Cashless transactions are nothing new, but with technological advances moving on apace, particularly in the smartphone market, the ‘digital economy’ has enabled an explosion of non-traditional financial solutions.
Some consumers still prefer cash, and in many areas that will remain so for the foreseeable future. Take India for example. They withdrew certain bank notes from the financial system overnight, meaning that the population found that 86% of its cash was no longer legal tender.
Although there’s been a strong government push to end cash as well as many new digital payment providers, almost three quarters of India’s financial transactions are still made in cash.
That’s principally because large numbers of merchants, particularly those in rural areas, aren’t willing or able to pay charges for what are often low-value transactions. Banks may rejoice at the prospect of a cashless society, but the digital economy certainly raises questions around inclusion. Sweden’s rapid phasing out of notes and coins from circulation has led to political debate about how many members of society may be left behind too.
Banks have to play a key role. Development of digital solutions will ensure vastly more participation and provide a growth opportunity. The financially excluded in emerging markets can’t go on being ignored, and the issue can’t just be left for regulators to deal with.
Technology can help to drive the digital economy which in turn will help enable participation. At present there are many customers who don’t have identification documentation necessary for traditional know your customer (KYC) vetting. Biometric authorisation, for example, will help to overcome such problems, meaning that billions of new customers across the world can then be included.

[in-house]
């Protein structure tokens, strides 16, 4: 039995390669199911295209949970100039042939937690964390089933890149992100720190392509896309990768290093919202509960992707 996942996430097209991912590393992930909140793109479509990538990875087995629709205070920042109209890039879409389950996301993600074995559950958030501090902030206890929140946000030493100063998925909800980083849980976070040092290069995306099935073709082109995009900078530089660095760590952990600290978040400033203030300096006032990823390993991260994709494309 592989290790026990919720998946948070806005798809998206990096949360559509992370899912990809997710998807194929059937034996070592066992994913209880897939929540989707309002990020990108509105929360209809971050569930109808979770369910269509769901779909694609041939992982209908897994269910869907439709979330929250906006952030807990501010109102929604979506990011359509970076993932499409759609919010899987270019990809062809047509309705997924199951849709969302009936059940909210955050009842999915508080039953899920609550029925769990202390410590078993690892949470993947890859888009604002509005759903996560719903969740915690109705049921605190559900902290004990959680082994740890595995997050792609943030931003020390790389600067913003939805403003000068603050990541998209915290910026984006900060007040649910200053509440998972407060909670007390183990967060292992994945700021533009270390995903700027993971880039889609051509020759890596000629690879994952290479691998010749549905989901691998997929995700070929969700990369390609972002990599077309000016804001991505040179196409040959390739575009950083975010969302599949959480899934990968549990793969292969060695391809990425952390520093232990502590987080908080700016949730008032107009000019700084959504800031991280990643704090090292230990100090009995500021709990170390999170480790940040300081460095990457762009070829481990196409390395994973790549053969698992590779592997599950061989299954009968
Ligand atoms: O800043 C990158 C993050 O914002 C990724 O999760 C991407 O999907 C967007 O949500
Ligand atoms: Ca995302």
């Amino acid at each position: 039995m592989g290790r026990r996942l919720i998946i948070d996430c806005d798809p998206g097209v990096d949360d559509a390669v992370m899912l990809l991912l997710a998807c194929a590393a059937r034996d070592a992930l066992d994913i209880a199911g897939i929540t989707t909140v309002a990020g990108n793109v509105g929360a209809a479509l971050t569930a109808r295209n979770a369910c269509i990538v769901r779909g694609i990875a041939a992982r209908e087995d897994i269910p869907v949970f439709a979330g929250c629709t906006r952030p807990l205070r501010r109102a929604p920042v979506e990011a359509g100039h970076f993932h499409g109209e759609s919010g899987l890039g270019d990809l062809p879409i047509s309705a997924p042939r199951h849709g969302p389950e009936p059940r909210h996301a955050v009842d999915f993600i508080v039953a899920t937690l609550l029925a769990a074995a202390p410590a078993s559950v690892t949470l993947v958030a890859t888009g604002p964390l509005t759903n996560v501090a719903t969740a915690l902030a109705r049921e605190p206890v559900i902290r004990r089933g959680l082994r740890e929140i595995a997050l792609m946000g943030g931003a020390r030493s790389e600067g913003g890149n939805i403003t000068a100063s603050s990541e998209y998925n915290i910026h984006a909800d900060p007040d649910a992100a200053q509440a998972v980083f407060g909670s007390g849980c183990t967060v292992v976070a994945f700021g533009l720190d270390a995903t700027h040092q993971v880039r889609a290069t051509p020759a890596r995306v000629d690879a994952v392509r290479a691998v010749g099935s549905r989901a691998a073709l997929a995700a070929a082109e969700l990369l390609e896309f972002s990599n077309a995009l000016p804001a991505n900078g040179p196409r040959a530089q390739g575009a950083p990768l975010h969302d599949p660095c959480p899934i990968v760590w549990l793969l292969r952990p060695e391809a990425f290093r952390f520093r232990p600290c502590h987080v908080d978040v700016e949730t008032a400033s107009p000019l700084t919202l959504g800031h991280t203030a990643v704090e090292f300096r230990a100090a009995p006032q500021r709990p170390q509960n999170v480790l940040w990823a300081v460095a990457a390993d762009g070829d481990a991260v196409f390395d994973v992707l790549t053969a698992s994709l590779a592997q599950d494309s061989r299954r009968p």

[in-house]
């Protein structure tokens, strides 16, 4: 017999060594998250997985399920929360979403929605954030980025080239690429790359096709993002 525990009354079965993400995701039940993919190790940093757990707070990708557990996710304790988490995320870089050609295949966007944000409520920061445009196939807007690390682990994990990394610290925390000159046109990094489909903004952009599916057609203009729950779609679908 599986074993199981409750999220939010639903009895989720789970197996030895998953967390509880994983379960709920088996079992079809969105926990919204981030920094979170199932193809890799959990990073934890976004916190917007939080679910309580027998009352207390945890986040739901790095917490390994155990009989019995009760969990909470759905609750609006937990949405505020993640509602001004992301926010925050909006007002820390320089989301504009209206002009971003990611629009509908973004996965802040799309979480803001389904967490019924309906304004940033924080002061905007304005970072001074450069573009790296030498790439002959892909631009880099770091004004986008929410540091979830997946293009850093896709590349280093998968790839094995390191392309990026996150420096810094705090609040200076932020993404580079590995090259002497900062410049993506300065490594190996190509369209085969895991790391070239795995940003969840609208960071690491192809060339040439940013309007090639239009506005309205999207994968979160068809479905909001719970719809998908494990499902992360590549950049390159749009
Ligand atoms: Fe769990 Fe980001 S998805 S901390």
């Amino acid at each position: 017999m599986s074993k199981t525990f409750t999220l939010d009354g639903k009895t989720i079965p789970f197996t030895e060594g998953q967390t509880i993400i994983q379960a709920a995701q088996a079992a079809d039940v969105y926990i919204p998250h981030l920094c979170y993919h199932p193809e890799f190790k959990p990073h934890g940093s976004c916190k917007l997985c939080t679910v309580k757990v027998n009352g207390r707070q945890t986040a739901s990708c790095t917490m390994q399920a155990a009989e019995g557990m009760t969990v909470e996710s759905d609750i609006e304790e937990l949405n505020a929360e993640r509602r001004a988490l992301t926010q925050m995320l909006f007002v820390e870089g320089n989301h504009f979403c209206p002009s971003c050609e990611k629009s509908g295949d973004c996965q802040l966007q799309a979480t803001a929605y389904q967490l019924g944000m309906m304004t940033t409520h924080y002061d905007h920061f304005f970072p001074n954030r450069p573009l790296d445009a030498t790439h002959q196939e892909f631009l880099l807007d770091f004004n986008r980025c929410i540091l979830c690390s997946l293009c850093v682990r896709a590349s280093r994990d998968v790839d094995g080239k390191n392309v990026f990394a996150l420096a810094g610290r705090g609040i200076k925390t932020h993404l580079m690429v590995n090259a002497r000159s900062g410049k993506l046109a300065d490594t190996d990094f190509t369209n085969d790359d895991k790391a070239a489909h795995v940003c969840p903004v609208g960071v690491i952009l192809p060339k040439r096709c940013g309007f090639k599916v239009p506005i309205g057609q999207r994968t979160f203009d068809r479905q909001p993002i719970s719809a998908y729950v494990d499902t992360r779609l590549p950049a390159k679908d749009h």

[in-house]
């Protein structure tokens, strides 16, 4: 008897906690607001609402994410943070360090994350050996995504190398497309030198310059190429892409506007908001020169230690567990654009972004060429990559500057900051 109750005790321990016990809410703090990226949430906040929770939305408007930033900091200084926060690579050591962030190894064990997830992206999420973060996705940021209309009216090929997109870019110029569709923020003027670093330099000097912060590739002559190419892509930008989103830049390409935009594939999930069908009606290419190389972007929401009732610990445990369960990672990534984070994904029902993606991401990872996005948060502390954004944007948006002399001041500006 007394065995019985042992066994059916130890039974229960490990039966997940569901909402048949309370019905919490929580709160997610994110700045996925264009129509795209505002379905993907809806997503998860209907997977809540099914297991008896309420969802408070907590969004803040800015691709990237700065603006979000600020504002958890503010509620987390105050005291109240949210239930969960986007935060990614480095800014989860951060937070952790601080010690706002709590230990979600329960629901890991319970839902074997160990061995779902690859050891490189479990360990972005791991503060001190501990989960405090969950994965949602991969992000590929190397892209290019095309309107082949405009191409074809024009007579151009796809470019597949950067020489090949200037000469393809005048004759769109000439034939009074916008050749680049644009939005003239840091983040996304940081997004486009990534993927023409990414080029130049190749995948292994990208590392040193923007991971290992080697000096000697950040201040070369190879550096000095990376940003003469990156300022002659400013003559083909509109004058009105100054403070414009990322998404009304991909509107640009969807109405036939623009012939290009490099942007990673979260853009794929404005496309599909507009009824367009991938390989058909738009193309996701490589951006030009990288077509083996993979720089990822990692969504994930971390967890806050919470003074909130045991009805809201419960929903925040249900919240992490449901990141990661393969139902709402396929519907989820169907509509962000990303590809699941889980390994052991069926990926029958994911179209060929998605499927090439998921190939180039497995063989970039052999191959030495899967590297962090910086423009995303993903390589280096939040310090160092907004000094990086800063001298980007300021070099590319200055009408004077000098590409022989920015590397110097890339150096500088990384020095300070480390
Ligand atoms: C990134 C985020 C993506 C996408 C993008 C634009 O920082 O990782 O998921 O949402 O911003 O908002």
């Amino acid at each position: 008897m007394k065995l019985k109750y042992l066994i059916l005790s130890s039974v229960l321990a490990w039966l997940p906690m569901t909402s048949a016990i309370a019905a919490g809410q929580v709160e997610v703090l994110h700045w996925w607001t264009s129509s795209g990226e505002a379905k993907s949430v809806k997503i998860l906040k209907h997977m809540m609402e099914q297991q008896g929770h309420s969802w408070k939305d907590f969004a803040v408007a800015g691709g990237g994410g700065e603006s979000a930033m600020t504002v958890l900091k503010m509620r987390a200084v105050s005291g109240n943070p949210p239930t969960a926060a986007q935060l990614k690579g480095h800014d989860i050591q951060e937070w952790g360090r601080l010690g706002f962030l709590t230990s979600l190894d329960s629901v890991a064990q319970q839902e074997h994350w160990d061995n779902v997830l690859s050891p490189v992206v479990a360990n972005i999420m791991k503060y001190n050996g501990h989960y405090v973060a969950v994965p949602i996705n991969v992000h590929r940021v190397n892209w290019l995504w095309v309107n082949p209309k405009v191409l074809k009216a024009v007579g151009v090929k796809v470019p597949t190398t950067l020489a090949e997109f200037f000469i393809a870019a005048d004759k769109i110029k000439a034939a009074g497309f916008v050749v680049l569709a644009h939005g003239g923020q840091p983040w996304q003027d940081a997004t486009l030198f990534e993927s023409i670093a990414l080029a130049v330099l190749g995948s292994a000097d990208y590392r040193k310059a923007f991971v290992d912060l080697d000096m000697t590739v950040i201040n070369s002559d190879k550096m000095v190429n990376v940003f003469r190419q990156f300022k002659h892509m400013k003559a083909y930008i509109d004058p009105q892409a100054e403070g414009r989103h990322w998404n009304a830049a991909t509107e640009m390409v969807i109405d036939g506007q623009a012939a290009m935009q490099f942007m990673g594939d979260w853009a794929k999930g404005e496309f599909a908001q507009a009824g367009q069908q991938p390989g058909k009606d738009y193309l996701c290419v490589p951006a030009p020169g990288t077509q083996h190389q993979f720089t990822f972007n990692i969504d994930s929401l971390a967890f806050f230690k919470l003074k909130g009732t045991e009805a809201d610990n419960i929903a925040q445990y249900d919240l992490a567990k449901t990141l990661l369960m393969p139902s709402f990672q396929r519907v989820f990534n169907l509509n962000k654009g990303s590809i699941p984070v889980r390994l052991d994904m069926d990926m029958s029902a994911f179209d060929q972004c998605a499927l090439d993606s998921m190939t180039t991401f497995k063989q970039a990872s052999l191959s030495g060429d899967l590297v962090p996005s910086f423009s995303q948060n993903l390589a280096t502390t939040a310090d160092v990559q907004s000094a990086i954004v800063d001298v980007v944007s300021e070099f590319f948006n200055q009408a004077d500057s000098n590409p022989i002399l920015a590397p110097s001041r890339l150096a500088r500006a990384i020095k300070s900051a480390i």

It must be said, however, that digital identity creation raises concerns, principally around the management and protection of the same. It’s this area of trust which has, to this point, stopped many engaging with a digital bank. Wary of sharing data for fear of this being compromised, there’s also uncertainty, particularly with the older demographic, as to the benefits. The UK population are the most wary despite the country having the toughest banking laws.
Another element to consider is whether the cashless economy would ever be truly global. Cross-border transactions in a digital world may not be so easily achieved, and is probably a decade away at least in any event. The huge hype around ‘cryptocurrencies’ has subsided significantly too, almost to the point where some are questioning whether Bitcoin and the like will every truly evolve into the mainstream. A cashless society makes sense but global financial inclusion is a must, whilst digital systems have to be safe and have ‘bank level’ security attached.